What’s happening with Lake Hiawatha?


At its meeting July 25, the Park Board finally responded to a question from its Lake Hiawatha Community Advisory Committee. The CAC asked whether future plans for Hiawatha could include an 18-hole golf course. The Board answered: “The Board of Commissioners intends for the CAC to bring forward a solution resulting from the master planning process that includes, at a minimum, a flood-resilient and ecologically-driven nine-hole configuration for a golf course on the property.”

So, the Board didn’t say no to 18 holes but said nine holes at a minimum.

But they also said, “The master planning process shall pursue a reduced pumping scenario.”

So, the struggle goes on.

No one is quite sure how much they want to reduce pumping. How much of the golf course and surrounding homes do they want to flood? The DNR would probably give them a generous allowance on the amount they have to pump, but some on the Park Board and staff seem driven by a vision of Lake Hiawatha as some ancient swamp. They want it to return to a natural state.

Never mind that there’s a storm tunnel that dumps tons of sand from city streets from Lake Street to 43rd Street, from Chicago Avenue to 28th Avenue every year into Lake Hiawatha, and that has changed the maximum depth of Lake Hiawatha from 33 feet in 1929 to 14 feet today. That’s not natural.

Never mind that there’s a 10-foot dam at the outlet to Minnehaha Creek.

State Representative Jean Wagenius said to the Board: “Historically, water flowed freely out of Hiawatha on its way to the Mississippi. But now we have built structures that impede the flow. While very localized studies have been done related to pumping, the larger question of the impacts of creek levels on Hiawatha and its ground water have not been answered.”

The Park Board continues to refuse to recognize the artificial, man-made barriers that are raising the water level of Lake Hiawatha and are causing the flooding.

Hennepin County Commissioner Peter McLaughlin also spoke to the Board. After the meeting, he said: “This vote is a travesty. They’ve created this phony pumping variable to force the solution they want: destruction of any 18-hole option. The budget doesn’t work and they destroy the historic course for African Americans in a callous disregard for history and community.”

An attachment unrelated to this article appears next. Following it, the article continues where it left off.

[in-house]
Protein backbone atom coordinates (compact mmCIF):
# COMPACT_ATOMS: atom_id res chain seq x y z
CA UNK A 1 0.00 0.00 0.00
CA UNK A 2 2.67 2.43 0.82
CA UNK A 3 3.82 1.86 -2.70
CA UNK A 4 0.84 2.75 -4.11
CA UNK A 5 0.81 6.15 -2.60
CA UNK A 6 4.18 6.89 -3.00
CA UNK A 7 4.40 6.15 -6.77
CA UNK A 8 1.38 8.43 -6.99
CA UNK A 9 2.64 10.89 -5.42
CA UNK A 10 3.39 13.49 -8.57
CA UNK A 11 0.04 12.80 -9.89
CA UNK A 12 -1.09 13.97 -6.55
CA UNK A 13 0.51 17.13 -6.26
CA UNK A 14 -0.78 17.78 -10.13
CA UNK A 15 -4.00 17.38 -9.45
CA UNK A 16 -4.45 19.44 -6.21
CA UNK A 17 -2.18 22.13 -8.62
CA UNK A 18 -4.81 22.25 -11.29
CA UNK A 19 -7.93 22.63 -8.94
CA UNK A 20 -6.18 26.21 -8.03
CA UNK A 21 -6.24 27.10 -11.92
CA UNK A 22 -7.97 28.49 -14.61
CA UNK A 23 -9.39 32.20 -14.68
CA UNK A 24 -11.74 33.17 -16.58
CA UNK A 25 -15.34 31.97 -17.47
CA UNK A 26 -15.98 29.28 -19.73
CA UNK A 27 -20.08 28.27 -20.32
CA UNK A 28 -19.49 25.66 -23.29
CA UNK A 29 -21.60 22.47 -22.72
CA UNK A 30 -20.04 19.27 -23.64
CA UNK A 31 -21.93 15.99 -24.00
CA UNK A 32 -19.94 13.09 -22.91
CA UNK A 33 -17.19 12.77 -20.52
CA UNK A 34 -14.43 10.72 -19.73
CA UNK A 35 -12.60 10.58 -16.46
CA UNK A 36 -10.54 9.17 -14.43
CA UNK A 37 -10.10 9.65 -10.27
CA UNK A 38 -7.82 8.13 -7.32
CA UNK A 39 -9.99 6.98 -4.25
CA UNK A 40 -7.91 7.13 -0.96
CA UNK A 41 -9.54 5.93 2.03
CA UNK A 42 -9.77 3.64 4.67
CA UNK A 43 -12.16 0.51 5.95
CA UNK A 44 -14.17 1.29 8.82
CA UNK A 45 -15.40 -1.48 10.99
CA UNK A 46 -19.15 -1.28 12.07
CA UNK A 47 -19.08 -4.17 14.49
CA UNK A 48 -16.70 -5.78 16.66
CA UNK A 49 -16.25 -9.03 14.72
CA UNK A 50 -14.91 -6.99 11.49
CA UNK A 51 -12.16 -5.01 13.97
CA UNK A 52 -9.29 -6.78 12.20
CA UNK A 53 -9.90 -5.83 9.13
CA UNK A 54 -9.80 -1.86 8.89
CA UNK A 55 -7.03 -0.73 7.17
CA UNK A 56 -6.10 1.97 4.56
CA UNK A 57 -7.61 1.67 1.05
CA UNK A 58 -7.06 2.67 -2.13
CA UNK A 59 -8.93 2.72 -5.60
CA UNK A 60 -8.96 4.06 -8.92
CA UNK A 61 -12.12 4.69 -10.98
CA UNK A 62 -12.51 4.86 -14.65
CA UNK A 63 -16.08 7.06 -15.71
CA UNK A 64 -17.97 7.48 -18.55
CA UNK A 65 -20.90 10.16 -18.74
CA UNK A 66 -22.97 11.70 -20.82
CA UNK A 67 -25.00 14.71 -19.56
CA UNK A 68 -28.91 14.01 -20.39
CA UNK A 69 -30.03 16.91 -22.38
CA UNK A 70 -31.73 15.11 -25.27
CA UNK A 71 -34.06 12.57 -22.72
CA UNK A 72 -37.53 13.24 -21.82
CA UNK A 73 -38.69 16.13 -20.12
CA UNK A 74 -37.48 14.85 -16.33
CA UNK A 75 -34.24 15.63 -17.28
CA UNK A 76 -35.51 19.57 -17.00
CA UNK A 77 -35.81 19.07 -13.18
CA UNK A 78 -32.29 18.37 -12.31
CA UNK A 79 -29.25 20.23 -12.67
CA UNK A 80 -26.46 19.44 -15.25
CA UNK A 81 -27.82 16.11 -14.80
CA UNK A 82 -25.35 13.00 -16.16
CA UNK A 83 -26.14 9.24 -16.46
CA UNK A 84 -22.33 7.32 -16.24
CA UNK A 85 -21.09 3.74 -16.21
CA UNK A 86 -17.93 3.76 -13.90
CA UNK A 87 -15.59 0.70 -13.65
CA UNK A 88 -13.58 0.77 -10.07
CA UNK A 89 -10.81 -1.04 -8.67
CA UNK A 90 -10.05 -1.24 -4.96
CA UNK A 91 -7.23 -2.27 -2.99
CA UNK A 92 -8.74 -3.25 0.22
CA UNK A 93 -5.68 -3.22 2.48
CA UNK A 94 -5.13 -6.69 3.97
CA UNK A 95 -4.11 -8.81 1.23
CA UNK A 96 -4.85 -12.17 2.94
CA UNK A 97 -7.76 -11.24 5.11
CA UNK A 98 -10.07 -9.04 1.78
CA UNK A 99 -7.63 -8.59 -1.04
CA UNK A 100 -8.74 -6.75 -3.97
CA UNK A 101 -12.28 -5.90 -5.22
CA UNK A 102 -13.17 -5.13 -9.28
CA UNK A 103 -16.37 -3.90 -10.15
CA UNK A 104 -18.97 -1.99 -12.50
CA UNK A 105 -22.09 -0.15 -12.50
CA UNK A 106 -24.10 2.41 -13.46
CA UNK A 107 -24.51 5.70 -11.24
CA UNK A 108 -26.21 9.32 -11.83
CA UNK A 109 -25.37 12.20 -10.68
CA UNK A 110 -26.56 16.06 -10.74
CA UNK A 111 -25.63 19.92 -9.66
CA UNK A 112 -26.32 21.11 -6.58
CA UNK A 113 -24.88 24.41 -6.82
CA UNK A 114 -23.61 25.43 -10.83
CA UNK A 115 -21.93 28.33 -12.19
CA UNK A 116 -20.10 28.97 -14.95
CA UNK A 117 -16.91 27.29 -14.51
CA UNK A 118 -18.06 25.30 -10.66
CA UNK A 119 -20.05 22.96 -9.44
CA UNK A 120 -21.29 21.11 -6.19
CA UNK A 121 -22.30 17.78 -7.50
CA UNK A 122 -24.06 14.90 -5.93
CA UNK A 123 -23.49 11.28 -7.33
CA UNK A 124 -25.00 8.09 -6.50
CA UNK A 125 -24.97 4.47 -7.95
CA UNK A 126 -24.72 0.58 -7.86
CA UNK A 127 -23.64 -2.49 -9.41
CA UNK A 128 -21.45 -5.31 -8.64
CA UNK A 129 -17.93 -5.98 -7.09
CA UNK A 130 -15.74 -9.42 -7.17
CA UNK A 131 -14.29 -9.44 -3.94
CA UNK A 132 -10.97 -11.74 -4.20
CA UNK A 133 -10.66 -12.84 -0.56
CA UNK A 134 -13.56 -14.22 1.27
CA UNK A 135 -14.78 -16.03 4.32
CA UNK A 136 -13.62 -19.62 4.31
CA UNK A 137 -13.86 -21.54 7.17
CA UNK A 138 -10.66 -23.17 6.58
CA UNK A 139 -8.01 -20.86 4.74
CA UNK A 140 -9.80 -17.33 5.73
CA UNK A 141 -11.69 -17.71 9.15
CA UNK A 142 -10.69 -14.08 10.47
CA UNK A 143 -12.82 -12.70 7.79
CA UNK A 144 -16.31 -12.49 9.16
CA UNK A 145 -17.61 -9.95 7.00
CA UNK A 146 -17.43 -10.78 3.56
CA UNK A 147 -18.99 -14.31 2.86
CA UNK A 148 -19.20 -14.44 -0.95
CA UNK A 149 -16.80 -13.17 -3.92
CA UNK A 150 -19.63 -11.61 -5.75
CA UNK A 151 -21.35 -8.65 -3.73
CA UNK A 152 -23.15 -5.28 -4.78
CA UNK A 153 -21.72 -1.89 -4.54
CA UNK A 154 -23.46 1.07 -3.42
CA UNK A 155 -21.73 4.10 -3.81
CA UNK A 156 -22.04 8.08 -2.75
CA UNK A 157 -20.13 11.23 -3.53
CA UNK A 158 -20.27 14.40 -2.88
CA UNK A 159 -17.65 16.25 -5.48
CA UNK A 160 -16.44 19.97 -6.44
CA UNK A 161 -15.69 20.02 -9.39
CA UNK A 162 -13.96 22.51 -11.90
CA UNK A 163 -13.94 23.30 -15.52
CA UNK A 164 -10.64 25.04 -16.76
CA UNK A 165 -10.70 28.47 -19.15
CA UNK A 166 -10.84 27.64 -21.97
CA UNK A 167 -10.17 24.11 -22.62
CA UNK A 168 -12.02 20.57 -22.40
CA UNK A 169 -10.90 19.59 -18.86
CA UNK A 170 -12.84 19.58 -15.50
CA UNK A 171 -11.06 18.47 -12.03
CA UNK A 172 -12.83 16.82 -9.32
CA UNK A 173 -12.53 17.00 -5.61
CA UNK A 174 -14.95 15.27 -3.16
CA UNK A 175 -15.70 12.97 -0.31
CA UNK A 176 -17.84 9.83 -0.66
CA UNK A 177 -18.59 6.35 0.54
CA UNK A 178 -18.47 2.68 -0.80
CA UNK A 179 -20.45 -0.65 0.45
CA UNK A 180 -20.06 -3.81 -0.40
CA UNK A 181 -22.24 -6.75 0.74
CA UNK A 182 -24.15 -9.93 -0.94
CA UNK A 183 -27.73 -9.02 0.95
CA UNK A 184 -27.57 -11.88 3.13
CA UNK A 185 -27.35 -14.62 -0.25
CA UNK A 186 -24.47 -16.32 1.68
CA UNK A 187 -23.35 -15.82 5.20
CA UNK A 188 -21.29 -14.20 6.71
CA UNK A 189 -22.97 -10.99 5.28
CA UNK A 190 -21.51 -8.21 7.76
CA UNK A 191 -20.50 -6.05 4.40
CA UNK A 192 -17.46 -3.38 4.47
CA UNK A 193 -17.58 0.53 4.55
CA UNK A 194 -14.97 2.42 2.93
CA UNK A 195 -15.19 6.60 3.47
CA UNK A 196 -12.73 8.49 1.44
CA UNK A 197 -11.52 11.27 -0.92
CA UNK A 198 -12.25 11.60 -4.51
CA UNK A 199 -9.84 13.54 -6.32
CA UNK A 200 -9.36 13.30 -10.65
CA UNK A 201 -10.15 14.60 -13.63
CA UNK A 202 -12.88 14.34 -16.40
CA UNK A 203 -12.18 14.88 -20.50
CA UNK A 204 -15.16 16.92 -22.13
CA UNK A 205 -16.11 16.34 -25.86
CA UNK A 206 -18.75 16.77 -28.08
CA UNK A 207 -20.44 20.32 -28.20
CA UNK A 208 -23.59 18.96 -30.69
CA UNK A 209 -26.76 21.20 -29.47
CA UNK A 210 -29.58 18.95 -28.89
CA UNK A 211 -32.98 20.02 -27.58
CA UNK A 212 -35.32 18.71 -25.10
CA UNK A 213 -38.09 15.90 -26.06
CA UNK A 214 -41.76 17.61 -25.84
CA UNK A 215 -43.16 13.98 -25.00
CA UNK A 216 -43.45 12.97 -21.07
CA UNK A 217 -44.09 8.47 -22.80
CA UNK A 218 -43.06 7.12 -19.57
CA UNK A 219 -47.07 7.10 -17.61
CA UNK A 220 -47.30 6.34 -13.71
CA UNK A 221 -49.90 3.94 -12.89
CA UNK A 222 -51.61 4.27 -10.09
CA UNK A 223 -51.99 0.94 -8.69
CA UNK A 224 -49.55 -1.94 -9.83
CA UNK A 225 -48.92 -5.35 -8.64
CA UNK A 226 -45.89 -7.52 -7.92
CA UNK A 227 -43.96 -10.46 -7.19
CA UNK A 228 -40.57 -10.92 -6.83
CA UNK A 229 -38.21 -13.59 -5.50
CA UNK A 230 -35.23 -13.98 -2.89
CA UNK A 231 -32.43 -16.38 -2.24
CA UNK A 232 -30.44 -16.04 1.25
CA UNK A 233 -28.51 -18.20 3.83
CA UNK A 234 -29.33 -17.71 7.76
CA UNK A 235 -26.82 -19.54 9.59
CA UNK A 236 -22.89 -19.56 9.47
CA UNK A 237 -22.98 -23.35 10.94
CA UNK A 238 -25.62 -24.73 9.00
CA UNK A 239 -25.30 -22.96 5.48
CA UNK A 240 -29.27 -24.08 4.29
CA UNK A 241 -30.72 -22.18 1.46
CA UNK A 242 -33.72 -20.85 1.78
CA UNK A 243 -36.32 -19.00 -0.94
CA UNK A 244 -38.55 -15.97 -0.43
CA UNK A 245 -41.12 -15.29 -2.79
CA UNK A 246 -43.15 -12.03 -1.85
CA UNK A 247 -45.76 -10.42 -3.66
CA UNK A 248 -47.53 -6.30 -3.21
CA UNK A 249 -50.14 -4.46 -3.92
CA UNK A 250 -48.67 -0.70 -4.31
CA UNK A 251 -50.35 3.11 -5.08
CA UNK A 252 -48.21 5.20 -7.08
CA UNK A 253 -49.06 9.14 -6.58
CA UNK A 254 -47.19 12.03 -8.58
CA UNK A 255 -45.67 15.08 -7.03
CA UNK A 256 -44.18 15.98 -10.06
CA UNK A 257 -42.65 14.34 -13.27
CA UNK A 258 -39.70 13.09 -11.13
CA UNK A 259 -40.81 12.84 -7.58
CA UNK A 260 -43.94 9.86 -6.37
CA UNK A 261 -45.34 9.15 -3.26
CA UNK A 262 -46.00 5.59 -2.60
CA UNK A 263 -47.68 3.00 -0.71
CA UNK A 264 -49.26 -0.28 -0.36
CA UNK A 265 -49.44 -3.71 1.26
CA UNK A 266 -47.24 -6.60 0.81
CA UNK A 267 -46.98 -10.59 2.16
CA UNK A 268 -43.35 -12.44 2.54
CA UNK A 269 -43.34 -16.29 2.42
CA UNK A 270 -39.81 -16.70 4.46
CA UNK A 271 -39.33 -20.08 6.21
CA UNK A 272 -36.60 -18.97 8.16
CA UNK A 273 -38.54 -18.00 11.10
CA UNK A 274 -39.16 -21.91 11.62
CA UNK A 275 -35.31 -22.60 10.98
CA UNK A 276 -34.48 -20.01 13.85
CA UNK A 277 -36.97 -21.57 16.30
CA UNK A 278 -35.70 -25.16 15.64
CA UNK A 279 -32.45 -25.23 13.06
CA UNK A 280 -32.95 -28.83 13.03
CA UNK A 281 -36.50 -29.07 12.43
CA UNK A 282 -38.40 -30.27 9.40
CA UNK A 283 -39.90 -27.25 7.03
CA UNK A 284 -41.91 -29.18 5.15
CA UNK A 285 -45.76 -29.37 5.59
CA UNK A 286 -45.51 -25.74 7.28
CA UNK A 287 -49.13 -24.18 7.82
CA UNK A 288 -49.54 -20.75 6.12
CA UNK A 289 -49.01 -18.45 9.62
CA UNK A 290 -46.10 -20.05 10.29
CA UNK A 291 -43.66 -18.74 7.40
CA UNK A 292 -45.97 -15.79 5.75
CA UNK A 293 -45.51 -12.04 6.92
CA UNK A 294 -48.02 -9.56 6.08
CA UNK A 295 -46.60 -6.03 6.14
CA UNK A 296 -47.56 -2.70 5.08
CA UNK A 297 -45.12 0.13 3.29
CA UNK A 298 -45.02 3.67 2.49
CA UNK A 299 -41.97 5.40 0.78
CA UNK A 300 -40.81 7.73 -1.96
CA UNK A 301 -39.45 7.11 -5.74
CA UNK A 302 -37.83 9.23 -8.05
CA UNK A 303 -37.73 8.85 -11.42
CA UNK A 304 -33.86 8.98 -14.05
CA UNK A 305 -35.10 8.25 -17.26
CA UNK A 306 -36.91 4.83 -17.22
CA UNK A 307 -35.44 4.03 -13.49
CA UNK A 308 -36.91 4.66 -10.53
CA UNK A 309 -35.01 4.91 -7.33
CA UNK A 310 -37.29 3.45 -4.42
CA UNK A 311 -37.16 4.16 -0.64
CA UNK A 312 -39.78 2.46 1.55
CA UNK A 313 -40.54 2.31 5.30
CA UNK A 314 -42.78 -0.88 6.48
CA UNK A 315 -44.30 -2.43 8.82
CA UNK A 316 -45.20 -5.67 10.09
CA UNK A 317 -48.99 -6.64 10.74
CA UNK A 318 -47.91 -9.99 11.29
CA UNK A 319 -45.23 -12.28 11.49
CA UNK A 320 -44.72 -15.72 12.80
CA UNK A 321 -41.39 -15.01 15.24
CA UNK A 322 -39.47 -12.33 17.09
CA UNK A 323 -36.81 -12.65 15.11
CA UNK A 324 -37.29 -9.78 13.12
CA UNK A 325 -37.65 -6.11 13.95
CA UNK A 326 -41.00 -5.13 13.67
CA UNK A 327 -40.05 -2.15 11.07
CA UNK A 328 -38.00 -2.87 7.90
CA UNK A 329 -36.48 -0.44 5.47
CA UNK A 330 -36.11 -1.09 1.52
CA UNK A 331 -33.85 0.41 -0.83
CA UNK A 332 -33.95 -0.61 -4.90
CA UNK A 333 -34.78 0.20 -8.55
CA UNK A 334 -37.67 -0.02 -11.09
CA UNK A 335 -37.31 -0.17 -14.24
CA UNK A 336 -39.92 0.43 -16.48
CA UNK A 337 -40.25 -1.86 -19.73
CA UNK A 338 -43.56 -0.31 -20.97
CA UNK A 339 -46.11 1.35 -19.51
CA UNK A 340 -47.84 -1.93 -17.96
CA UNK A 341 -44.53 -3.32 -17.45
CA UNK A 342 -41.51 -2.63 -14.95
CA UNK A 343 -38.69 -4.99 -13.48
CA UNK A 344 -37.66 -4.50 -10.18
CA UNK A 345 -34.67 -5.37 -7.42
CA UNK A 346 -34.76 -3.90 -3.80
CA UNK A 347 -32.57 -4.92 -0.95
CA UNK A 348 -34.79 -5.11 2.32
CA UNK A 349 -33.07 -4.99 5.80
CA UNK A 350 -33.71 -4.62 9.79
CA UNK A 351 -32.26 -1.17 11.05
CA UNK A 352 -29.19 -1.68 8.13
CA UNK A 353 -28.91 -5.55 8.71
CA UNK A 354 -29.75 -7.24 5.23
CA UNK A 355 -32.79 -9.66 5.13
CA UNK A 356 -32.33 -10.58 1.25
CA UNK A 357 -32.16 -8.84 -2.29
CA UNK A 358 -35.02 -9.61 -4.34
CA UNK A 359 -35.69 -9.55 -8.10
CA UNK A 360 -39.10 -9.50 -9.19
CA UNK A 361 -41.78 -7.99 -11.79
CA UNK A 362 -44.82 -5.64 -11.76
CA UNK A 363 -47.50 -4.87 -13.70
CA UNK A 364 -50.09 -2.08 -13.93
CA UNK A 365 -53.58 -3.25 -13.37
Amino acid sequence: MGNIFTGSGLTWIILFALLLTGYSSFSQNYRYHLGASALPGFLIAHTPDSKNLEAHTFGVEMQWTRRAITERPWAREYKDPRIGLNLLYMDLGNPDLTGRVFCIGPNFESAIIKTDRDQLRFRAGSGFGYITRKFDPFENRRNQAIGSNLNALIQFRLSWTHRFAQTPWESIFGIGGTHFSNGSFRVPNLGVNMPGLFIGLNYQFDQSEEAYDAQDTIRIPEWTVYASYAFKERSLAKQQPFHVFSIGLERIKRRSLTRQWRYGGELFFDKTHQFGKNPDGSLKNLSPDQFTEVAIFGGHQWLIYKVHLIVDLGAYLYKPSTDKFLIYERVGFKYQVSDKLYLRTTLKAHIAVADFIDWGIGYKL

The Community Advisory Committee seems very sensitive to the concerns of people in the neighborhoods, and they are articulating those concerns in a strong and correct manner. But if their efforts to preserve our vital resources fail, then people in South Minneapolis must seek remedy in the courts.

The Barr Engineering Study of Minnehaha Creek cites two points other than the dam at 27th Avenue that control the water level flowing out of Lake Hiawatha: “The existing control of water levels in Lake Hiawatha is either the high point in the channel upstream of 28th Avenue South or the rock weir under the pedestrian bridge at 30th Avenue South. The high point at 28th Avenue South appears to be caused by a gas main crossing the creek. The weir at 30th Avenue South appears to be manmade and its function is unknown. Both high point elevations are approximately 810.7 feet above sea level.”

I contacted CenterPoint Energy about their pipeline, and Rebecca Virden, the manager for public relations, told me: “A crewman went out early this morning. If you want, I can meet you out there this afternoon around 2:30 p.m. We had an employee in waders check this out this morning and he said the pipe is 6 inches to 8 inches below the creek bed and approximately 30 inches below the water surface. The abandoned main pipeline is adjacent to the bridge. Per our staff, there is a duct constructed over the top of the area where our pipe is buried. Ownership of the duct is unknown. The duct could be the primary reason for blocking the creek.”

I met Ms. Virden at the bridge and took a photo of the CenterPoint markings.

If the Park Board reduces pumping without solving the problem of the high water table, then parts of South Minneapolis will be underwater. It seems irresponsible of the Park Board to destroy homes and the only golf course in South Minneapolis without first trying to remove these obstructions.

If the Park Board or the City of Minneapolis will not remove the boulder dam that is under the 30th Avenue footbridge, then people from South Minneapolis should get a Writ of Mandamus from District Court ordering the Park Board to do its job and protect the general welfare of the citizens of South Minneapolis.

If it can be shown that the CenterPoint unused pipeline is obstructing the flow of water out of Lake Hiawatha, then the people of South Minneapolis should get a Writ of Mandamus from District Court ordering CenterPoint to remove the barrier.

If the 27th Avenue dam/weir is artificially raising the water level of Lake Hiawatha, then the Park Board and the City of Minneapolis should contact the U.S. Army Corps of Engineers who built the bridge in 1964 and ask them to take it down.

Our elected officials take an oath of office that swears them to protect the public welfare. Flooding South Minneapolis doesn’t seem to be protecting the public welfare.

PHOTO CAPTION: Representative Jean Wagenius urged the Park Board to not make a decision about stopping pumping until they have all the information.

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